Areas of focus
Optimal approaches and methods for cardiac investigation can be determined through the integration of basic imaging science (technology development) with clinical interventional applications (design and evaluation) and pilot studies in the IRCCI.
Main areas of research
- Revascularization (improving blood supply by opening closed vessels minimally invasively)
- Regenerative medicine (stem cell work)
- Resynchronization therapies or “re-wiring” for irregular heartbeats (arrhythmias).
Assessment of improved blood delivery to affected muscle for catheter-based revascularization of an acute myocardial infarction: This may be achieved using MRI and ultrasound, complementary to standard X-ray angiography guidance.
Expanded treatment options for patients with chronic total occlusion (CTO) who may not normally be eligible for interventional procedures: The need to construct tools that allow the visualization of the CTO, to guide interventions in the treatment of CTOs, and to prevent perforations of the arterial wall has become a critical goal of our research. The success of these new imaging models will be measured by the impact they have on patients’ outcomes.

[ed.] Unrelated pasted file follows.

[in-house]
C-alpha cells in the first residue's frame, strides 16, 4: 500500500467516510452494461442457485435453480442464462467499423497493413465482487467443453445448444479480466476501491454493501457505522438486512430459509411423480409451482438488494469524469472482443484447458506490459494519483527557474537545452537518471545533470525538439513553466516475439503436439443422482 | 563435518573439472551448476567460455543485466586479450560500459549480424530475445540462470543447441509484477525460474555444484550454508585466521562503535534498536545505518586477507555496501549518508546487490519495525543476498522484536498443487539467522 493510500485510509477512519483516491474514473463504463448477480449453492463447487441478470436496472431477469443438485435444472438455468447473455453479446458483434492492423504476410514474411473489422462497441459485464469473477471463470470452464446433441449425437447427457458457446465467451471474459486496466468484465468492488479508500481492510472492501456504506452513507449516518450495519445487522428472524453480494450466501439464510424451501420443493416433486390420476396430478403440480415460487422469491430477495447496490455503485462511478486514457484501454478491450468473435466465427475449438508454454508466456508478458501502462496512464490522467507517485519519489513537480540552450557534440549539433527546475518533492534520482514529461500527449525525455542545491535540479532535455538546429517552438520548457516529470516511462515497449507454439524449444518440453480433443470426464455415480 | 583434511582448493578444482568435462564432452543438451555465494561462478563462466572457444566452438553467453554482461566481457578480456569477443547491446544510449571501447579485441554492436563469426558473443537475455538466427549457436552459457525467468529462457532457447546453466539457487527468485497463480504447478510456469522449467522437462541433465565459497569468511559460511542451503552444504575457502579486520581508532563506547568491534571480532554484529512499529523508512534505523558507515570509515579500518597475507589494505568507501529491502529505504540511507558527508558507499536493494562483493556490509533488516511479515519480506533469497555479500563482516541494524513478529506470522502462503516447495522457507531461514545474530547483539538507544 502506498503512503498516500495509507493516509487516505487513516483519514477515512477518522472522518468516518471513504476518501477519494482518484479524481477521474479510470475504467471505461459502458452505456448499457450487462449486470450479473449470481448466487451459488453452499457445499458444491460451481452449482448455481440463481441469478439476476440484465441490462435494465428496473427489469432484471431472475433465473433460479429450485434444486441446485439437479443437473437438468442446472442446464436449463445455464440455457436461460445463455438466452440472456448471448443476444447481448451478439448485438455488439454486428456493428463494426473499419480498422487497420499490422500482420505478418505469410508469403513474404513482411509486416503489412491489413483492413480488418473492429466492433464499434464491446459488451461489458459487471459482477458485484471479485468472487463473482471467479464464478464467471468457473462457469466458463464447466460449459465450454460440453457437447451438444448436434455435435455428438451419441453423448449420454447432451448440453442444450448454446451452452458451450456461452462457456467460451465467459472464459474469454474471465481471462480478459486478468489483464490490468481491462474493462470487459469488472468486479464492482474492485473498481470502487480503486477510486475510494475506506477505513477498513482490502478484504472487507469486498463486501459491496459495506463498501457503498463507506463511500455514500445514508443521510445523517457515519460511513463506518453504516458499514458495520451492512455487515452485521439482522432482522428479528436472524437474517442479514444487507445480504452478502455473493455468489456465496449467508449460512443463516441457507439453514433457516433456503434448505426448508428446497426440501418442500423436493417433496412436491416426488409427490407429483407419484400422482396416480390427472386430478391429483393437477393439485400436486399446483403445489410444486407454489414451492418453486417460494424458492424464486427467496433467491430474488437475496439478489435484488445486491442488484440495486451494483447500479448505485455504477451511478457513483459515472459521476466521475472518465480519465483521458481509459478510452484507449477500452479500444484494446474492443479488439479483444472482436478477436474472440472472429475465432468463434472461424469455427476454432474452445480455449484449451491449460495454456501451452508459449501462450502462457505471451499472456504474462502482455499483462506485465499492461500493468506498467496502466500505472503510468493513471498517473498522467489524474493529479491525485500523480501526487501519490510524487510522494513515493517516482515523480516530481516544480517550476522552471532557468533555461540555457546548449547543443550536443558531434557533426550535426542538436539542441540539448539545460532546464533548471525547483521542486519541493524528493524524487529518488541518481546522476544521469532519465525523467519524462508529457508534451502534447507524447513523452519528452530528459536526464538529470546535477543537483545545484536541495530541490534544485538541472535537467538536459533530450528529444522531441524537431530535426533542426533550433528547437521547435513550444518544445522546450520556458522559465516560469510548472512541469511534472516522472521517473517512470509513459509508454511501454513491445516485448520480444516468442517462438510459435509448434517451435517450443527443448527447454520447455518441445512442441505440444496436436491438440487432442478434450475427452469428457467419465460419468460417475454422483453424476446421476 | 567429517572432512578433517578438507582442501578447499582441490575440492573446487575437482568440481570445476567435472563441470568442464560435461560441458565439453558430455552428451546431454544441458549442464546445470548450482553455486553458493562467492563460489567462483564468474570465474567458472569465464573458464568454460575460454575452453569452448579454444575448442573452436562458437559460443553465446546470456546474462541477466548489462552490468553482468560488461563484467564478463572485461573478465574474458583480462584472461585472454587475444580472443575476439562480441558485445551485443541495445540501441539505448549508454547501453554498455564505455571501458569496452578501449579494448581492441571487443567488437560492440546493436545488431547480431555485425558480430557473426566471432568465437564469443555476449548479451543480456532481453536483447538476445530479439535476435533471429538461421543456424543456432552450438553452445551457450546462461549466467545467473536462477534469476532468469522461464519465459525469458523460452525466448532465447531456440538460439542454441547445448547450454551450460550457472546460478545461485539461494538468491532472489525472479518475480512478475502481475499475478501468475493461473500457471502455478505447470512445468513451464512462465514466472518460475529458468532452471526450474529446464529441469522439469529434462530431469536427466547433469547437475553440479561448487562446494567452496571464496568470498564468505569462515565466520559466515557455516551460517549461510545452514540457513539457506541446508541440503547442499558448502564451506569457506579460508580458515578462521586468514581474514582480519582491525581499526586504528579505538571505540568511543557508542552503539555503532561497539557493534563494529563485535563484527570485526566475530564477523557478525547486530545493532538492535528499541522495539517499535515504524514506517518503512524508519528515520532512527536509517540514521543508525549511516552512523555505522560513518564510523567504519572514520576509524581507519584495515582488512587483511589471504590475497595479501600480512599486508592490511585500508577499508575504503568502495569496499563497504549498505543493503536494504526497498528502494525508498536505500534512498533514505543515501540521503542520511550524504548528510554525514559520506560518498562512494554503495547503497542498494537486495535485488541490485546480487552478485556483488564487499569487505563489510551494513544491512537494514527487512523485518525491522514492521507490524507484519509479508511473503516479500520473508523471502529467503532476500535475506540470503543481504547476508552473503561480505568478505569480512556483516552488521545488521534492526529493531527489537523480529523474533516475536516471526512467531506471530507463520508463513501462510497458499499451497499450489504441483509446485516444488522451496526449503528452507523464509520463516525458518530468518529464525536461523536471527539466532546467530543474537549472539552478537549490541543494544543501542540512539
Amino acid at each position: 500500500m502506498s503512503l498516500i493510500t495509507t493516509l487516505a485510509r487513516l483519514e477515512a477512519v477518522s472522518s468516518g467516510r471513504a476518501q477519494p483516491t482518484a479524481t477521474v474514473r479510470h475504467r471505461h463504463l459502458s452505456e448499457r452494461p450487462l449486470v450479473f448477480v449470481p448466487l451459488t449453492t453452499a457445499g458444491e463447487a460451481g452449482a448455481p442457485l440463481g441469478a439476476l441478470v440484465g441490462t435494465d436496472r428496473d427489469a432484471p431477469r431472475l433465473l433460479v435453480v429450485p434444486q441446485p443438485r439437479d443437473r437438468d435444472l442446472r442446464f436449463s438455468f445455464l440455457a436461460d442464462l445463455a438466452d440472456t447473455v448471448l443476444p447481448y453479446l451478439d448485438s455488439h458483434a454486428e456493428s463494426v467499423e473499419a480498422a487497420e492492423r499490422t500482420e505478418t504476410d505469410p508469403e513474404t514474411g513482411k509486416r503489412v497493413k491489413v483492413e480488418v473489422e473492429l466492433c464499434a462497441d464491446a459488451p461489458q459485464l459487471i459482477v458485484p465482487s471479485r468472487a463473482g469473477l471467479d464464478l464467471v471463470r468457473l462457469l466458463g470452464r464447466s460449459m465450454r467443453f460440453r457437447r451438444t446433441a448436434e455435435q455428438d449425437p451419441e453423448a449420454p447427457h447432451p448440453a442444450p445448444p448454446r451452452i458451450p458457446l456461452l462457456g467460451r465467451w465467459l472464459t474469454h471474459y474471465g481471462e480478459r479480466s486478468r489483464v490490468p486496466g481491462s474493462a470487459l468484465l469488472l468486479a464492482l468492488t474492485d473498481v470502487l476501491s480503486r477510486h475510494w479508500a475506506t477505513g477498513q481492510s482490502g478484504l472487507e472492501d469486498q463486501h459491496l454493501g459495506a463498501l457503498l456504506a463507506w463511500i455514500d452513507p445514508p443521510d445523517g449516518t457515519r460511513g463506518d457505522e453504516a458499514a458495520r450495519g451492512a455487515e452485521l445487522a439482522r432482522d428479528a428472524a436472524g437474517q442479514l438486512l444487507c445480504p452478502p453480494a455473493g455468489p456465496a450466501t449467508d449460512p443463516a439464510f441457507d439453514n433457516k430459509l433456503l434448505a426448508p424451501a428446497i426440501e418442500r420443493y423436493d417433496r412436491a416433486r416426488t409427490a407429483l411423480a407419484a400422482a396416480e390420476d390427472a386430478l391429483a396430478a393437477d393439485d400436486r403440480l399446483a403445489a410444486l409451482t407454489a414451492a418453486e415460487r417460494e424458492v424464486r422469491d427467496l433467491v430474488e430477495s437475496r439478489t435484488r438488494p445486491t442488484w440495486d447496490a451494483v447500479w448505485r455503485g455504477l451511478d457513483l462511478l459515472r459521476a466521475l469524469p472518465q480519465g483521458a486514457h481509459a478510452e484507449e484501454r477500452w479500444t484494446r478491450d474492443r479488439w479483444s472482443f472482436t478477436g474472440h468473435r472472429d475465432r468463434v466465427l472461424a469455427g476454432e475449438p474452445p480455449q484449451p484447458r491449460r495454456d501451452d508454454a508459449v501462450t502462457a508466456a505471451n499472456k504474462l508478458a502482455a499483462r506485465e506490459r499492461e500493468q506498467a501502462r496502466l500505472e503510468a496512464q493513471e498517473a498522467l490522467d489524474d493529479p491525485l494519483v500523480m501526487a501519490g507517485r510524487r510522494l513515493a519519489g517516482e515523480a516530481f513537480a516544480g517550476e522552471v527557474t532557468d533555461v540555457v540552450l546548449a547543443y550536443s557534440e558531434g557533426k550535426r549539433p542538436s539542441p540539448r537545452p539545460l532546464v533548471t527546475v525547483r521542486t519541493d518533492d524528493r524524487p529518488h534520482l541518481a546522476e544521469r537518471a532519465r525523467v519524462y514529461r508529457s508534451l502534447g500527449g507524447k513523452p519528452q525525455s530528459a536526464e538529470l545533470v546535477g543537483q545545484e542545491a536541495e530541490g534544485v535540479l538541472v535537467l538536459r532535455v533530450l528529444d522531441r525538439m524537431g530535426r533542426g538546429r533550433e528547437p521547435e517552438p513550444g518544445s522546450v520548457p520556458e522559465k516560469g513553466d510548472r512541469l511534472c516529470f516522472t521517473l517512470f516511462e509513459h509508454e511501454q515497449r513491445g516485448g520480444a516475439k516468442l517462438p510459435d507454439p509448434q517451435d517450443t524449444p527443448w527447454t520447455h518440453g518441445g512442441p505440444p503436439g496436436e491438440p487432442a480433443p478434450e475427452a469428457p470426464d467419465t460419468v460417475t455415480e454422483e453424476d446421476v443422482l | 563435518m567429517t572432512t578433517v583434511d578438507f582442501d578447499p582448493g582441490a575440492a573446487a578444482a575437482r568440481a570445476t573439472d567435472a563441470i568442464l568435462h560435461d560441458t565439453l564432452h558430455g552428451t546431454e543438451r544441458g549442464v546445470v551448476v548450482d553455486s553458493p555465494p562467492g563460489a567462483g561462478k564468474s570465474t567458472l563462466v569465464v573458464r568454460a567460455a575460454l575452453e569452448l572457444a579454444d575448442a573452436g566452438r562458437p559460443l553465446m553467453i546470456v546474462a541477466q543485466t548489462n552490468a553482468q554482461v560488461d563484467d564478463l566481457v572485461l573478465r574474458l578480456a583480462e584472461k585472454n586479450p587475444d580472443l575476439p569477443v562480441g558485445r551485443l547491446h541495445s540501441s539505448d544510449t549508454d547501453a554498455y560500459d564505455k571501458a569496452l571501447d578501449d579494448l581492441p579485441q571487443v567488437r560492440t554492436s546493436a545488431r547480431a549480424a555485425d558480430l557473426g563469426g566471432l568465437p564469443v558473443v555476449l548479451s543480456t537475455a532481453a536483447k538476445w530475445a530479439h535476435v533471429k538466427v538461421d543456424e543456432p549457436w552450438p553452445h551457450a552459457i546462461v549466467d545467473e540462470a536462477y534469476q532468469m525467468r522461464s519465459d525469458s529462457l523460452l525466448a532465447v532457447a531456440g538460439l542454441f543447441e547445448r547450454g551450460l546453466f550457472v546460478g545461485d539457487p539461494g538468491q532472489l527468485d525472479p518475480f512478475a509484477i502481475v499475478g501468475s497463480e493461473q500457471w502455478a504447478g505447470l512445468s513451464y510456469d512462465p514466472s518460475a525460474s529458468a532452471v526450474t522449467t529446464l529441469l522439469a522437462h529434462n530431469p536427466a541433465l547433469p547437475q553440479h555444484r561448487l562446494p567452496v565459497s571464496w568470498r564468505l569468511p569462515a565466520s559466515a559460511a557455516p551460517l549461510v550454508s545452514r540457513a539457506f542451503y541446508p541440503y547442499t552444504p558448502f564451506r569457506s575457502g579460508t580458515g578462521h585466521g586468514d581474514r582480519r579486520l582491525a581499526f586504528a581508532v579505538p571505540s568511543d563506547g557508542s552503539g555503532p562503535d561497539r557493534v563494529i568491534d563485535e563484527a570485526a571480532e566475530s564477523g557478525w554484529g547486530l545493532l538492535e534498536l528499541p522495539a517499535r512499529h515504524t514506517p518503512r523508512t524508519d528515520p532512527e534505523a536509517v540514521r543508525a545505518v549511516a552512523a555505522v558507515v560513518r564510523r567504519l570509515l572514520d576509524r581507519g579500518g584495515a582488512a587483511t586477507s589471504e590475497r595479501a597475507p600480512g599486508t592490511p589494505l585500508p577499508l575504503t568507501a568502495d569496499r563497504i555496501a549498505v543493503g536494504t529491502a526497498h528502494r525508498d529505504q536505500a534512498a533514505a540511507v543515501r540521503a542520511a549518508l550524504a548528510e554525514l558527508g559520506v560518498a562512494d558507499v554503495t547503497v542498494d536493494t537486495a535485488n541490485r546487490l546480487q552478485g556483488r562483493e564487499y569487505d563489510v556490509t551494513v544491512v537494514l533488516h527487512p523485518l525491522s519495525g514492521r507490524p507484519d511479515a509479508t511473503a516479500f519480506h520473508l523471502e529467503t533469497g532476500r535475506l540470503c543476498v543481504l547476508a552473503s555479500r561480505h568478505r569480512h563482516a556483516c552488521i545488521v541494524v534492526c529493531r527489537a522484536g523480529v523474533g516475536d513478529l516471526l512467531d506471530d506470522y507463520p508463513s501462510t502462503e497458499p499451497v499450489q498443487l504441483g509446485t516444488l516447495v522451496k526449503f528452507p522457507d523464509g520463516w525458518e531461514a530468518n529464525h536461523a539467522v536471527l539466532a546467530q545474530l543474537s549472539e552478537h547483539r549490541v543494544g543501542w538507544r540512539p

New approaches in cardiac imaging to facilitate catheter ablation of complex arrhythmias: Ablations may be guided anatomically as well as electrically to reduce X-ray exposure, improve efficiency, minimize risk to critical structures and enhance efficacy of the procedure. The anatomic guidance will be provided by an optimal combination of MRI, ultrasound and magnetic positioning.
Gene cell therapy as an alternative to promote the growth of new vessels where re-opening of existing vessels is not feasible to improve blood supply to the heart muscle: MRI, ultrasound and magnetic positioning will identify the target zones of the heart muscle, monitor and assist delivery and distribution of the agent and assess regional improvement in blood supply.
Future developments in minimally invasive coronary surgery will involve the ability to identify target vessels efficiently, to guide therapy and to immediately assess the functional and anatomic integrity of the newly created bypass graft.